The Boy On The Christmas Stamp


In 1904 a Danish postal clerk came up with the idea of a charitable stamp that could be used on mailed Christmas greetings in order to raise money to fight tuberculosis. His idea was approved by the King of Denmark, and over the first six years enough money was raised through the sale of these Christmas seals to build a sanatorium in Kolding.

Danish Stamp Collage.jpg

I love these recent editions of the Christmas Seal featuring the cheeky Danish Christmas Elves (Julenisse)

In 1910 the face of the Danish Christmas seal was my Grandfather, Edward Møller, or Happy as we called him. Growing up I was so very proud of my Grandfather’s brush with fame, and to this day I still love the story of how he ended up as the face of the Danish Christmas in 1910!

Just after my Grandfather passed away my parents gave both of my brothers and myself a beautiful framed picture of Happy as a child with 4 original stamps. On the back is a translation of a Copenhagen newspaper article from December 1910. Most definitely one of my most treasured possessions!

Happy Stamp Collage.jpg

One may ask on certain occasions, “What shall we call the child?”. At other less solemn but more painful instances the question is, “Who is the Father of the child?”. In this case where there is absolutely nothing painful about it, and not so much solemnity that it would matter, we merely ask. “Who is the child?”.

The child is, first of all, the Christmas Stamp Child, the child whose handsome head shines from all the Christmas Stamps which are now being spread over the country to collect money for the small sick children. Secondly this child is the son of Engineer Møller. Of course the sequence is really the opposite – the boy was the son of Engineer Møller before he became the Christmas Child – but that is really immaterial.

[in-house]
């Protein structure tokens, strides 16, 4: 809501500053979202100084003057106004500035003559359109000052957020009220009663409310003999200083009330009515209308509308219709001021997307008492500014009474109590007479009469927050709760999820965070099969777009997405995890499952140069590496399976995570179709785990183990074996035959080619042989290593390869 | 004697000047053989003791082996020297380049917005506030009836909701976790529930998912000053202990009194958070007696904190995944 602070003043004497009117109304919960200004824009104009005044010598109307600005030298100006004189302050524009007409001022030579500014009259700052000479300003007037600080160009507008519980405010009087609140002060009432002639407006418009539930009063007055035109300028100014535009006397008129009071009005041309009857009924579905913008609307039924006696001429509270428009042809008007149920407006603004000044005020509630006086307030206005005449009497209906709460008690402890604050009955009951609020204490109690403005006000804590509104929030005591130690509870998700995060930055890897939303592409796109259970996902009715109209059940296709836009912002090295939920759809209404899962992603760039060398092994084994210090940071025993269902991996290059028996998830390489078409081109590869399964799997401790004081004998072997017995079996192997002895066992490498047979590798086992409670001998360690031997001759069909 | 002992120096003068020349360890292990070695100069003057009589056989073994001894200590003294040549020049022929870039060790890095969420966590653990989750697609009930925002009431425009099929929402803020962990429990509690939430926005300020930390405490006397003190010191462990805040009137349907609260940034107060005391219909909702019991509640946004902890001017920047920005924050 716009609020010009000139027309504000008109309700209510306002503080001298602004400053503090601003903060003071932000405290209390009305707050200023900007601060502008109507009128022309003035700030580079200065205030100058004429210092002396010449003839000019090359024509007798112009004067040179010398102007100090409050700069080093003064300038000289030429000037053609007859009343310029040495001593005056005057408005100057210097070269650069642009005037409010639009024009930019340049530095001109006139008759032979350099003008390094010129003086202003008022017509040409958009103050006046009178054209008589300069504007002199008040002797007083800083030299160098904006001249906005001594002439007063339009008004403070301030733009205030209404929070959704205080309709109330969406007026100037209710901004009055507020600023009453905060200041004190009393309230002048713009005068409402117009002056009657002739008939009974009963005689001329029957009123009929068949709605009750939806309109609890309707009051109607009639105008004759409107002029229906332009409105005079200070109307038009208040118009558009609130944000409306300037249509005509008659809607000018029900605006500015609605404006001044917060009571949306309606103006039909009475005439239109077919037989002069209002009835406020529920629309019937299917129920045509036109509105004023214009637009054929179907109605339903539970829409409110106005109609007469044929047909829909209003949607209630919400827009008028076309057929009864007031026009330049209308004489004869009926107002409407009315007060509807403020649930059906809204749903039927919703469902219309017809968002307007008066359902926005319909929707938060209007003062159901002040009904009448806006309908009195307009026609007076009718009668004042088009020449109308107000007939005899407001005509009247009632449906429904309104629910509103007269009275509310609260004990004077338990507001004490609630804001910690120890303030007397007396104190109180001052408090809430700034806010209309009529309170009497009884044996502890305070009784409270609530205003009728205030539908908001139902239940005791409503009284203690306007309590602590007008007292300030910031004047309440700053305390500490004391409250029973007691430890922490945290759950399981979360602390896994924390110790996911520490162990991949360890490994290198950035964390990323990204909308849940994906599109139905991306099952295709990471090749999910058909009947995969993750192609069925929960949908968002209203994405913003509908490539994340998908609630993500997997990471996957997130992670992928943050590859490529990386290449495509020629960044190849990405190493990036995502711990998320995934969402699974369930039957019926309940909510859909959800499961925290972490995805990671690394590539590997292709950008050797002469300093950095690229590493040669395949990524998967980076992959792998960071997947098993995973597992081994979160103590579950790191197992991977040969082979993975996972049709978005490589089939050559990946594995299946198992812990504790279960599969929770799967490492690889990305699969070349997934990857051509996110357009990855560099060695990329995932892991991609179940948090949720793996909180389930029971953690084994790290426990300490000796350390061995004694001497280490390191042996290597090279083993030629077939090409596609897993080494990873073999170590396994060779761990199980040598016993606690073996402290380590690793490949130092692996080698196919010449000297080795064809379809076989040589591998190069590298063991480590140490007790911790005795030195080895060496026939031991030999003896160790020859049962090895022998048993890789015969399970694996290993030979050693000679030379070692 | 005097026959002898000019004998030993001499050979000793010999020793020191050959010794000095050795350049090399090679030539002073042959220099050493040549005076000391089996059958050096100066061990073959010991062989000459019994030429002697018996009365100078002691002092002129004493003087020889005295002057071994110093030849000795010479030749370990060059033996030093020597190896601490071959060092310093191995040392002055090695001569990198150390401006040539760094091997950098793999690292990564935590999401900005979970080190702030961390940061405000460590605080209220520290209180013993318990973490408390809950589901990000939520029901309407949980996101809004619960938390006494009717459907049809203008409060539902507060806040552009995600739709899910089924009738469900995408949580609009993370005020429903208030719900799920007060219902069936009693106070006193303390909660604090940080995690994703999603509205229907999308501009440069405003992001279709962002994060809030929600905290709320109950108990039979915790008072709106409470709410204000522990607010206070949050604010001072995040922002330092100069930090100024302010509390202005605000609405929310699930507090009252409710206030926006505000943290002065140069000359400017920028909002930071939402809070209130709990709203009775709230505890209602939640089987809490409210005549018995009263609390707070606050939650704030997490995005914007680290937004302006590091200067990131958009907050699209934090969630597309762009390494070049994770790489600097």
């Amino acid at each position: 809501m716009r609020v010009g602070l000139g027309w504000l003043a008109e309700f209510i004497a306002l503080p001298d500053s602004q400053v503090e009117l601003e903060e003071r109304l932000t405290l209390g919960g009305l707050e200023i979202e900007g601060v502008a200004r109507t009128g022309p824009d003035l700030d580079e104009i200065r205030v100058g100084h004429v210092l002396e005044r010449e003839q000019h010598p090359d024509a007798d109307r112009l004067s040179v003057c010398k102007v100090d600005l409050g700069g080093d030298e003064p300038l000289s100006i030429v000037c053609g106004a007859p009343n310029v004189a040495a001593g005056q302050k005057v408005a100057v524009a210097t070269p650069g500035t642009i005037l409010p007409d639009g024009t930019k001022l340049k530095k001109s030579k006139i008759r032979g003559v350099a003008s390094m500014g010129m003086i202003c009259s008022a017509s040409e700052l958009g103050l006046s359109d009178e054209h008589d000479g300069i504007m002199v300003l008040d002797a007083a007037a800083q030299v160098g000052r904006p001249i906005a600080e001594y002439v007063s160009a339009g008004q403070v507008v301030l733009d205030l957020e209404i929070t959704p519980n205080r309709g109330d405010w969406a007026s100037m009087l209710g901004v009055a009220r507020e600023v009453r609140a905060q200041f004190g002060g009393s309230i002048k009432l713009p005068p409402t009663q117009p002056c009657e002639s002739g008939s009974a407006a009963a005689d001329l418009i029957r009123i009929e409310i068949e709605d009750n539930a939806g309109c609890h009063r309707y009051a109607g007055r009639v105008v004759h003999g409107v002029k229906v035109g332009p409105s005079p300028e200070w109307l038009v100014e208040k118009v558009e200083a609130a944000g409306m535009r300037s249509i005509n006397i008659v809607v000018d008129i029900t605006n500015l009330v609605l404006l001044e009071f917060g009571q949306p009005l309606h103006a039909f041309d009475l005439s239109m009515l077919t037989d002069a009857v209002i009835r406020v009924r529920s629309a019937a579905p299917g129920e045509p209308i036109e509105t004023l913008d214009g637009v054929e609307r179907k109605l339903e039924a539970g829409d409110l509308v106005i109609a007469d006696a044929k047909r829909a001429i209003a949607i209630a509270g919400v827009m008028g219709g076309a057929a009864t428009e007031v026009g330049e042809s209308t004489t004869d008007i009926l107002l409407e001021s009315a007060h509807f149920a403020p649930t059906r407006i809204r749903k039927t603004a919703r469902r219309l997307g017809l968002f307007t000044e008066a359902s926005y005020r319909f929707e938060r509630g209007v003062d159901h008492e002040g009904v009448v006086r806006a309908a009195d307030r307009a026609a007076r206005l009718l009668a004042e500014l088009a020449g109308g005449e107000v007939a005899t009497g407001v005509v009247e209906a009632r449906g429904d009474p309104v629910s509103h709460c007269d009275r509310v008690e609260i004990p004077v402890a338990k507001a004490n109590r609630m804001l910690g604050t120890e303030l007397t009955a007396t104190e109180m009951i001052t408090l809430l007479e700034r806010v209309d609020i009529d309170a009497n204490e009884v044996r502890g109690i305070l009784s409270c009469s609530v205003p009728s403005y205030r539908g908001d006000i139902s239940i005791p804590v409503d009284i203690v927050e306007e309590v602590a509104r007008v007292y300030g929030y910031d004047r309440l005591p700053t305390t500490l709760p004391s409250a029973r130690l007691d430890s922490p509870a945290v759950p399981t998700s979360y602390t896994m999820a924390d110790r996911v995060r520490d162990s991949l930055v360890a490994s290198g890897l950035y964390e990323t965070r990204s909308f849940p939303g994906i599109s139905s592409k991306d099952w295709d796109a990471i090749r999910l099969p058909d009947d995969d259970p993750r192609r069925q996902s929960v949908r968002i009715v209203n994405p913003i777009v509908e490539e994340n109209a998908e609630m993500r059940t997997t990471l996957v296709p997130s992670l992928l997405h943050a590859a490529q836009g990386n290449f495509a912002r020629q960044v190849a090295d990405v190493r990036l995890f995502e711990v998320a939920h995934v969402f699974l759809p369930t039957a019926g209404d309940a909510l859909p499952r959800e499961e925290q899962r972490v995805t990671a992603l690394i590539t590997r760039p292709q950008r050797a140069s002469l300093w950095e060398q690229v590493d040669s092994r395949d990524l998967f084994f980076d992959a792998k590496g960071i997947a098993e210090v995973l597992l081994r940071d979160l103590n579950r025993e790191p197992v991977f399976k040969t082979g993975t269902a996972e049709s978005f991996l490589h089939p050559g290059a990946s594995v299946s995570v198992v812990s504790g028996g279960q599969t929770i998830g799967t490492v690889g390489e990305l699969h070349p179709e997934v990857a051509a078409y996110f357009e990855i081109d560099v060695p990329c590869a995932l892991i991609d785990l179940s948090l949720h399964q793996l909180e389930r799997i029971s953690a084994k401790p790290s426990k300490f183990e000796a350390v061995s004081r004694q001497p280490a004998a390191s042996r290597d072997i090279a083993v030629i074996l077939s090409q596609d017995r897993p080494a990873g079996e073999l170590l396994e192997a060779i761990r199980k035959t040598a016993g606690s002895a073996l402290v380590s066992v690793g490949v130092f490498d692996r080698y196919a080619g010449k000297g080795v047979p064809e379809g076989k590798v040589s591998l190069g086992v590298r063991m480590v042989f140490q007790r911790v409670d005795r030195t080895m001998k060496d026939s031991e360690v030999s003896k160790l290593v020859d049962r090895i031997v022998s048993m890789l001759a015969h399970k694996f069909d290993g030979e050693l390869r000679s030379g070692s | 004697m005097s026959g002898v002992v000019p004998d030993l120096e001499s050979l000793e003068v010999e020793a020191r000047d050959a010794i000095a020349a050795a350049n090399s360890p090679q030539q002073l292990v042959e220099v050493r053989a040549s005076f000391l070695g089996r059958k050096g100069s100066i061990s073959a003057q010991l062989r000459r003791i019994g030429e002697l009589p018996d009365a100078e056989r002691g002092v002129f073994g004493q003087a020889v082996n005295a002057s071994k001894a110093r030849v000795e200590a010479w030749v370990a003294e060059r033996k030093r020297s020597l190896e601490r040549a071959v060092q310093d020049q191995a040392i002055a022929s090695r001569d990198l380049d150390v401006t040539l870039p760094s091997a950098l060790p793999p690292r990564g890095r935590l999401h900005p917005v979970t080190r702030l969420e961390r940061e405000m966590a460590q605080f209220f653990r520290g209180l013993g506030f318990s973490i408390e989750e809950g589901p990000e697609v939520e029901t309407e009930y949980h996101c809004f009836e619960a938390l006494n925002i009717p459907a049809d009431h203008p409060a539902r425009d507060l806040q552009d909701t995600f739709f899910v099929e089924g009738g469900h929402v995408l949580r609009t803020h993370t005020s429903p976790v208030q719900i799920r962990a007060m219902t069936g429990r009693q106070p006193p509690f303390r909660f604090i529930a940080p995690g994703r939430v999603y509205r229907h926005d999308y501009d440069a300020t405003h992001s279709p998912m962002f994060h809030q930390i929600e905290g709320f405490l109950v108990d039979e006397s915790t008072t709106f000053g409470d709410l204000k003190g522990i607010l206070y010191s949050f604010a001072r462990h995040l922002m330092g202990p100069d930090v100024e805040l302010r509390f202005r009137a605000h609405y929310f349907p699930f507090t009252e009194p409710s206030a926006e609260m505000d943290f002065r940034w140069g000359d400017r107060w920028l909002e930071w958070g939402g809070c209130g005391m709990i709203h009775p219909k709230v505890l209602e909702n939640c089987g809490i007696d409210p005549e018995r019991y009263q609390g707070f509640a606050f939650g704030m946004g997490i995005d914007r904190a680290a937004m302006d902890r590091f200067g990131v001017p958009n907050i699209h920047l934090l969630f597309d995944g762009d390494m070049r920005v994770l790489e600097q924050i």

How did it happen that he became the Christmas Child? Quite straightforward. When the committee wanted a child’s picture, one of the members, Emil Vett (founder of Magasin du Nord) went up to Miss Julie Laurberg, who has a studio in the same building, and looked through her collection. As Mr Vett thought it was the most handsome picture he had ever seen he naturally chose it. So now it has been reproduced in 6 million copies and that is surely a record, which even Poul Reumert will have difficulty in beating.

It is a few years since the photo was taken and at that time I am sure that neither the boy or his parents would have dreamt about the fame which he would later obtain. Thus the boy is now quite a big boy who is at school and even if he is not quite so handsome now, as he was at that time, his parents will nevertheless – judging from all the Christmas Stamps of him get much pleasure out of him. – Translation of a Copenhagen Newspaper Article dated December 14 1910

Wishing you all a very Merry Christmas. I will be knee deep in Roast Duck and all the trimmings…


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